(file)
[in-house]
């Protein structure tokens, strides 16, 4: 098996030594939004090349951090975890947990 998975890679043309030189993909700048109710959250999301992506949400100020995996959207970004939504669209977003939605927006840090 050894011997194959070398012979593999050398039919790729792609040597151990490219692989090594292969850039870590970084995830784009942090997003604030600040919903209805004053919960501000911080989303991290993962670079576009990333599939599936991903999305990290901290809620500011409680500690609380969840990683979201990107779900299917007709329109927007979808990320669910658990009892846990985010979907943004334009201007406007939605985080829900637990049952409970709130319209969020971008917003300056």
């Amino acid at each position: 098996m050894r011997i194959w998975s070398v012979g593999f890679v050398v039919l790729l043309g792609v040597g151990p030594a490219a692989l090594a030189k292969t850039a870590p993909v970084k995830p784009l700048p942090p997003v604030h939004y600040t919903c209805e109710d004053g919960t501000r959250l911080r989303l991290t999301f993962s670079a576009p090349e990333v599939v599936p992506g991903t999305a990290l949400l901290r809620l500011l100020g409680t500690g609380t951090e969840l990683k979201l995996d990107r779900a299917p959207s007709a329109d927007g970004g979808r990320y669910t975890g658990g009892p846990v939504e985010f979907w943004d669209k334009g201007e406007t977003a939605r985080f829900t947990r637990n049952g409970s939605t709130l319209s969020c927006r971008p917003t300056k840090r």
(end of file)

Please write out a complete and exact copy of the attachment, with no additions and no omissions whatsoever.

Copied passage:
[in-house]
């Protein structure tokens, strides 16, 4: 098996030594939004090349951090975890947990 998975890679043309030189993909700048109710959250999301992506949400100020995996959207970004939504669209977003939605927006840090 050894011997194959070398012979593999050398039919790729792609040597151990490219692989090594292969850039870590970084995830784009942090997003604030600040919903209805004053919960501000911080989303991290993962670079576009990333599939599936991903999305990290901290809620500011409680500690609380969840990683979201990107779900299917007709329109927007979808990320669910658990009892846990985010979907943004334009201007406007939605985080829900637990049952409970709130319209969020971008917003300056």
């Amino acid at each position: 098996m050894r011997i194959w998975s070398v012979g593999f890679v050398v039919l790729l043309g792609v040597g151990p030594a490219a692989l090594a030189k292969t850039a870590p993909v970084k995830p784009l700048p942090p997003v604030h939004y600040t919903c209805e109710d004053g919960t501000r959250l911080r989303l991290t999301f993962s670079a576009p090349e990333v599939v599936p992506g991903t999305a990290l949400l901290r809620l500011l100020g409680t500690g609380t951090e969840l990683k979201l995996d990107r779900a299917p959207s007709a329109d927007g970004g979808r990320y669910t975890g658990g009892p846990v939504e985010f979907w943004d669209k334009g201007e406007t977003a939605r985080f829900t947990r637990n049952g409970s939605t709130l319209s969020c927006r971008p917003t300056k840090r």